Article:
Now God wouldn’t do that for you and then forget about you when you suffer in this life. He wouldn’t send His perfect Son to the cross for you and then leave you all alone in your trials. “As a father pities his children, so the Lord pities those who fear Him”—He has mercy on you. “For He knows [your] frame; He remembers that [you] are dust.” He knows that it doesn’t take much to discourage you. He knows how hard the devil, the unbelieving world, and your own sinful flesh work to steal away your faith. He sees how often they succeed. He knows that you don’t always remember Him. But He remembers you.
The Lord God Almighty Remembers You. And He will not forget you. He cannot forget you. You are joined by faith to His only-begotten Son, that Son with whom He is well pleased (Mat. 3:17, 17:5). So He is well pleased with you. “[T]he mercy of the Lord is from everlasting to everlasting On those who fear Him, And His righteousness to children’s children.”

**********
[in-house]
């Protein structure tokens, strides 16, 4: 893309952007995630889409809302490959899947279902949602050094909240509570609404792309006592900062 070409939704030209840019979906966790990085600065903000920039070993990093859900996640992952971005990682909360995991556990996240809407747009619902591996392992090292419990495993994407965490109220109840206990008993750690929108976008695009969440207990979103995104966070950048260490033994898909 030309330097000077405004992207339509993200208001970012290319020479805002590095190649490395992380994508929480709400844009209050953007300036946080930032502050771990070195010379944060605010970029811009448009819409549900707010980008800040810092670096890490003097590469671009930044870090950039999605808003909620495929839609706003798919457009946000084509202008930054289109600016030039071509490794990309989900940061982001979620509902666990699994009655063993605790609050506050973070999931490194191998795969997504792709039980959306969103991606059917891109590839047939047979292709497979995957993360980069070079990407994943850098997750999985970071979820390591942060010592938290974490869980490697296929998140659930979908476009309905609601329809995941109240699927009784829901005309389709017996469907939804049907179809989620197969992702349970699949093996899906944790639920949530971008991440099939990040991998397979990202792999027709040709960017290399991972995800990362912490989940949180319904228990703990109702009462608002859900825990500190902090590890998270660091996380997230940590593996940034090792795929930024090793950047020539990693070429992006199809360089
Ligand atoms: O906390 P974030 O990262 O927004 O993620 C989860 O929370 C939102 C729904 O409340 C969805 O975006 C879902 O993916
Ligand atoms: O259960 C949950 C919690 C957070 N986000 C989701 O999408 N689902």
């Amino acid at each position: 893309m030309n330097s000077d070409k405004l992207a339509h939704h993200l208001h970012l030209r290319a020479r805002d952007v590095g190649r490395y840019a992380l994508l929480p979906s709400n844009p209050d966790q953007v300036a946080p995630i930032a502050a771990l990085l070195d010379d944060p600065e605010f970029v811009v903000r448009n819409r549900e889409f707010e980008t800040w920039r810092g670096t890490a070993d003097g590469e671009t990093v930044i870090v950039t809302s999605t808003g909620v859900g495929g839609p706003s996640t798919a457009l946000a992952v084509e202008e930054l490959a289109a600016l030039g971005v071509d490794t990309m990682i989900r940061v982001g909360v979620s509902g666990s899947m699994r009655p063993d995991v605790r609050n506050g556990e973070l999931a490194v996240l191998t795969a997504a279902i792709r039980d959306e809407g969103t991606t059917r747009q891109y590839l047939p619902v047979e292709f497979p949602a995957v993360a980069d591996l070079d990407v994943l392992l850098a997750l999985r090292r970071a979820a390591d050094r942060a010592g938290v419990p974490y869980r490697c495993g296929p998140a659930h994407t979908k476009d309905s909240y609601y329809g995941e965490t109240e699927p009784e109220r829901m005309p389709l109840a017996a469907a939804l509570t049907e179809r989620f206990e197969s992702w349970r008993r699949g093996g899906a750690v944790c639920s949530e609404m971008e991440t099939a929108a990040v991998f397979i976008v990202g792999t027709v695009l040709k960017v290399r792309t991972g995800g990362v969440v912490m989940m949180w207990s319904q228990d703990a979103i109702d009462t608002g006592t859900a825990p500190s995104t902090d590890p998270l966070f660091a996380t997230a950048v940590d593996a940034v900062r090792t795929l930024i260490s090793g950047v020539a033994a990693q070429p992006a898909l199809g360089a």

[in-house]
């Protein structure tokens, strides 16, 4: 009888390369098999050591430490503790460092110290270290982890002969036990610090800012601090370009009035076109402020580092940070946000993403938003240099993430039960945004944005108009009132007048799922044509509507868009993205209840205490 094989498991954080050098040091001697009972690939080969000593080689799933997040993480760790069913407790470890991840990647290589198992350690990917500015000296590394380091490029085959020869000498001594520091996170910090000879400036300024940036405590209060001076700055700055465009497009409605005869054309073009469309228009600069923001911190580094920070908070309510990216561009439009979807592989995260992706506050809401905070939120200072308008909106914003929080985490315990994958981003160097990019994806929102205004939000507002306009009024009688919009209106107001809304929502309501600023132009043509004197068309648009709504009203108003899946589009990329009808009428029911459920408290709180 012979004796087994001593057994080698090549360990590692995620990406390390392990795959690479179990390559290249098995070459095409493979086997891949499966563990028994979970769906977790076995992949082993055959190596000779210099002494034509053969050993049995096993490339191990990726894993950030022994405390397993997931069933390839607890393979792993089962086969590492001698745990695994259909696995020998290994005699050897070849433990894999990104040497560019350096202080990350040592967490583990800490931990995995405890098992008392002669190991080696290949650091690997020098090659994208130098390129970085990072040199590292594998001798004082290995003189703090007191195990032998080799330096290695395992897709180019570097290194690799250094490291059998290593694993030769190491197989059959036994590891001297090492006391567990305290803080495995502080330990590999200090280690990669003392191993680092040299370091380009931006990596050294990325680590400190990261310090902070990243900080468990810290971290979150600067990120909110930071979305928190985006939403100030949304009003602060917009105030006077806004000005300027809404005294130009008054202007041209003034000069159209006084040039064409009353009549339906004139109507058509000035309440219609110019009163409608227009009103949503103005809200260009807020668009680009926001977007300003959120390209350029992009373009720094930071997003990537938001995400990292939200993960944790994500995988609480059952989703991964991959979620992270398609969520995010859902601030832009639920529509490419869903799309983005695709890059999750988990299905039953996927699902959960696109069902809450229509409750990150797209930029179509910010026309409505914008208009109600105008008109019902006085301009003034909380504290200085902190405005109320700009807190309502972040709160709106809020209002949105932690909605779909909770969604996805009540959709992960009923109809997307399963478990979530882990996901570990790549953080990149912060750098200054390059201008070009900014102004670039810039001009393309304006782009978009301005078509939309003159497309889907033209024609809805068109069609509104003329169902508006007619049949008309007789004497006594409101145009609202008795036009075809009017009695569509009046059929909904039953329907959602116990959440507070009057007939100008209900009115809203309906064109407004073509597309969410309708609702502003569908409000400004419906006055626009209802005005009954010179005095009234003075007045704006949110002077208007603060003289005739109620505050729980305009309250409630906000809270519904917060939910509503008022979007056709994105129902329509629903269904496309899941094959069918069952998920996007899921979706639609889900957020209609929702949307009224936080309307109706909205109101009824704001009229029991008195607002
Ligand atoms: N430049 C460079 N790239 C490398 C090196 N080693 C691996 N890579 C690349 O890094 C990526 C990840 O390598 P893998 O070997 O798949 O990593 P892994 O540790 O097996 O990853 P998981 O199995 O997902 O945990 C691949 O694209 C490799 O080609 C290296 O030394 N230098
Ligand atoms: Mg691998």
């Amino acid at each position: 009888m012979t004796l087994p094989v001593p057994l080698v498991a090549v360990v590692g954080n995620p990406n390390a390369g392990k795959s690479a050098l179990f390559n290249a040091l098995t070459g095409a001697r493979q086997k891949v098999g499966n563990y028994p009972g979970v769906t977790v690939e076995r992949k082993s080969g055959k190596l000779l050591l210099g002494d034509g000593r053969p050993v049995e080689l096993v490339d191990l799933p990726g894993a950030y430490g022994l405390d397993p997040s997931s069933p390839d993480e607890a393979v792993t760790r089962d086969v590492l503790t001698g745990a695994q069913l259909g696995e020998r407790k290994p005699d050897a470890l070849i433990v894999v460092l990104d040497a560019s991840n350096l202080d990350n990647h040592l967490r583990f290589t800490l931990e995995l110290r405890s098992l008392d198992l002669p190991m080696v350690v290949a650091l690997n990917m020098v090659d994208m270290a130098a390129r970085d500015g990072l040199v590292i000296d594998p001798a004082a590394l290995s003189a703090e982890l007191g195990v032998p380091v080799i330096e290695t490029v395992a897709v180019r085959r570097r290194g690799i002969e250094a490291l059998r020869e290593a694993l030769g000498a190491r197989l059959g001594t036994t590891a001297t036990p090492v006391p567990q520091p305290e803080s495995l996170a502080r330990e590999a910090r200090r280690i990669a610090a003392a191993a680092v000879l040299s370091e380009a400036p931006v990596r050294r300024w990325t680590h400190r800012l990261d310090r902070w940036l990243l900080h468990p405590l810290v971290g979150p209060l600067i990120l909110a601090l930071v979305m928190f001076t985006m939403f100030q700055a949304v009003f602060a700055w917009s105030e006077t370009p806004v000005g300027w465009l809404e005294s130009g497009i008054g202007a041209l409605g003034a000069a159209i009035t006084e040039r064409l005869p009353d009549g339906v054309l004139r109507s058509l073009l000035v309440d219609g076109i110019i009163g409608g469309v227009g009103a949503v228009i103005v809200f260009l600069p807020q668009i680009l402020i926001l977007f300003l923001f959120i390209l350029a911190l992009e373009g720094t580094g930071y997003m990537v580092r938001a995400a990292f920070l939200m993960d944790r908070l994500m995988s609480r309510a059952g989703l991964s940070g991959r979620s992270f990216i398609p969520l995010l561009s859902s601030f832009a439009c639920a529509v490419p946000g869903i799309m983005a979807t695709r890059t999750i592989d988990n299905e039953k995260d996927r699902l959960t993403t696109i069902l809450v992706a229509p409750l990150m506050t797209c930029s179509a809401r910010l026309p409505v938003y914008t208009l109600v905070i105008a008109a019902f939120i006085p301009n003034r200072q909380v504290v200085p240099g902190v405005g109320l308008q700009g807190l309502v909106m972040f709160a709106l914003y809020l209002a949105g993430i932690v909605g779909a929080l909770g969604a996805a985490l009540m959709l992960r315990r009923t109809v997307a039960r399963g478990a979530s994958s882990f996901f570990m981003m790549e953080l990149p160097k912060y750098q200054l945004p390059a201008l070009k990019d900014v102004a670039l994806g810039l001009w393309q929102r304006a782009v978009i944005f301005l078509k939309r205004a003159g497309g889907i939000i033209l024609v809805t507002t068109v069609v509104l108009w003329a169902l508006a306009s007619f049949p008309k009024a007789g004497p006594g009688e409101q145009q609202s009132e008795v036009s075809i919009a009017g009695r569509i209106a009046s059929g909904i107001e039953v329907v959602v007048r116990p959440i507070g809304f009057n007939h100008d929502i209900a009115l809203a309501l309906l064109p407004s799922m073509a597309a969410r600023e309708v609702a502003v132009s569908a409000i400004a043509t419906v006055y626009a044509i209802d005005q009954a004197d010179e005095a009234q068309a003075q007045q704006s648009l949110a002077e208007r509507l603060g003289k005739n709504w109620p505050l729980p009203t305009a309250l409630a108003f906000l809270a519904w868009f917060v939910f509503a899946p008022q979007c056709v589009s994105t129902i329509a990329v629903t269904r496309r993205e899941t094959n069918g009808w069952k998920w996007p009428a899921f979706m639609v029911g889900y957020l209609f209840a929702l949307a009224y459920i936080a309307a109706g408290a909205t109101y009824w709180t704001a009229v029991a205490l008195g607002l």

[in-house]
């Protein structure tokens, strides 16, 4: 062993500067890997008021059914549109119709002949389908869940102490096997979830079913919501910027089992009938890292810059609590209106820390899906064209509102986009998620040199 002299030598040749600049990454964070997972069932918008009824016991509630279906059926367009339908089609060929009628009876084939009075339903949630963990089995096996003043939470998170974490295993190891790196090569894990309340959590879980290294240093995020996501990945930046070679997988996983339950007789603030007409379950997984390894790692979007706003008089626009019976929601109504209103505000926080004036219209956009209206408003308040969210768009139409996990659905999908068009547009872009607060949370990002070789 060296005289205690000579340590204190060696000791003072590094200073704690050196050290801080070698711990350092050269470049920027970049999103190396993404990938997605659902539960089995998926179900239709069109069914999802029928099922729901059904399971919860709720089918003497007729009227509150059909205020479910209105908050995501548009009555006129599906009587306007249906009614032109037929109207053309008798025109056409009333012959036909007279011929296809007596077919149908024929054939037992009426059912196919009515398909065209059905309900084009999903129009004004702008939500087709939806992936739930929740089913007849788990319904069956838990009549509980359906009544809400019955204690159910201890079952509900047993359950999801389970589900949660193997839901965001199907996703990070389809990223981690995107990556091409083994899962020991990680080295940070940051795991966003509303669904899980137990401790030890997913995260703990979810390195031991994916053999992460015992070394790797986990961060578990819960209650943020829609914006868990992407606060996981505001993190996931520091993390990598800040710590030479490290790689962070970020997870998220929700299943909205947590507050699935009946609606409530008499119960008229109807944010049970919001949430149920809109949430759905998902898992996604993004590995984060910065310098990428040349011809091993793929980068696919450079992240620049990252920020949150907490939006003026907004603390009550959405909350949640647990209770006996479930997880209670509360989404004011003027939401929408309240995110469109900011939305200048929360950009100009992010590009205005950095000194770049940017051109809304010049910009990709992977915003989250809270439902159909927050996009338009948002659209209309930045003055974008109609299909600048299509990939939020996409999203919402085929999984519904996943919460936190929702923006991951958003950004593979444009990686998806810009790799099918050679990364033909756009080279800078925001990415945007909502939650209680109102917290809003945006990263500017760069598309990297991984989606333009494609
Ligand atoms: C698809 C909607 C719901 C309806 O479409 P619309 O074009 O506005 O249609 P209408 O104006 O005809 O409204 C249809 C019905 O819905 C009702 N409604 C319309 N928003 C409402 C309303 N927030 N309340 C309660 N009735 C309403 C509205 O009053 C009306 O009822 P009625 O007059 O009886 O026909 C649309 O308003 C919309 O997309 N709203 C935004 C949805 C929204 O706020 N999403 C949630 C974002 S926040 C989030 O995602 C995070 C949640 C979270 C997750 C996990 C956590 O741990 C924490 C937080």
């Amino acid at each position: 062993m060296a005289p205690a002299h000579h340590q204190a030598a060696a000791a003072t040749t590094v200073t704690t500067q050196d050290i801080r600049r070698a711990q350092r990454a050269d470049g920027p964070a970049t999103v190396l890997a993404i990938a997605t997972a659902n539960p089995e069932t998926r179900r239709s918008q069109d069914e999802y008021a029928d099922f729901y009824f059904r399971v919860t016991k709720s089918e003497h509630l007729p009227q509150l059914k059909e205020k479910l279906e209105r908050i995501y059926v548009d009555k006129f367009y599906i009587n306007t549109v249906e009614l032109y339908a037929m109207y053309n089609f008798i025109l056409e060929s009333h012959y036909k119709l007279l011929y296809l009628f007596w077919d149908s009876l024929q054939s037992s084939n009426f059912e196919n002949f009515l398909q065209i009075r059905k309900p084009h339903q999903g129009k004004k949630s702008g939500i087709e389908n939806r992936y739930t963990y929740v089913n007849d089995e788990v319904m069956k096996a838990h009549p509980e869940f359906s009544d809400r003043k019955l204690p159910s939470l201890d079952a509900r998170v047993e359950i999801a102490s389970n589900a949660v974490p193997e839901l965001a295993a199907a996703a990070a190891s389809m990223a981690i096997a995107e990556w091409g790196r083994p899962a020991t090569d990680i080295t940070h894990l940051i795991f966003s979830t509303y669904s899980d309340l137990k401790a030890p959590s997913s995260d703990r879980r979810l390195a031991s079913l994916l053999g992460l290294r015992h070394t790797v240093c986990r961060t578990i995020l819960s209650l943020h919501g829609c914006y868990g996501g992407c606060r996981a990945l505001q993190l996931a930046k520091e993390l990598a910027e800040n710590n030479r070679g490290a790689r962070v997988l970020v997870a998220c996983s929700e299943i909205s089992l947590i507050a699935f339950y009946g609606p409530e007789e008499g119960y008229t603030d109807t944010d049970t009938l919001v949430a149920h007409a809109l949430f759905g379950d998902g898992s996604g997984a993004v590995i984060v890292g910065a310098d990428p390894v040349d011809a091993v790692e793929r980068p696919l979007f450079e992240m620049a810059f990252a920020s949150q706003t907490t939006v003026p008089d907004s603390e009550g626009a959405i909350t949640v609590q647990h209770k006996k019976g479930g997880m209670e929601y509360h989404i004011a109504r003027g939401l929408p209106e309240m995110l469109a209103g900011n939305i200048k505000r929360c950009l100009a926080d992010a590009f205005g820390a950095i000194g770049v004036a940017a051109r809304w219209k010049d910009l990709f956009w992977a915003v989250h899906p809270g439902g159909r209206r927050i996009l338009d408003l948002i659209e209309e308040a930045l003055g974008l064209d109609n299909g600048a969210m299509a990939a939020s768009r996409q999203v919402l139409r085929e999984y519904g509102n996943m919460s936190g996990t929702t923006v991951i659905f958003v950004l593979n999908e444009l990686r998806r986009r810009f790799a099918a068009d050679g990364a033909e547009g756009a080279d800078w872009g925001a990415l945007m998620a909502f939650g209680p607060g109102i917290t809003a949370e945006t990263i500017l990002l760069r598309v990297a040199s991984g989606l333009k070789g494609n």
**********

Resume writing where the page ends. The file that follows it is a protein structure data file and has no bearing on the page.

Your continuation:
This year has not gone like you expected, and neither have your Thanksgiving plans. But you are not alone. The Lord whose “throne [is] in heaven” and whose “kingdom rules over all” knows you. The God whom the mighty angels and all the host of heaven worship loves you and cares about you. He will not leave you no matter what you have to face in the days to come. And that is cause for joy; that is reason for thanksgiving. “Bless the Lord, O my soul; And all that is within me, bless His holy name! Bless the Lord, O my soul, And forget not all His benefits.” Amen.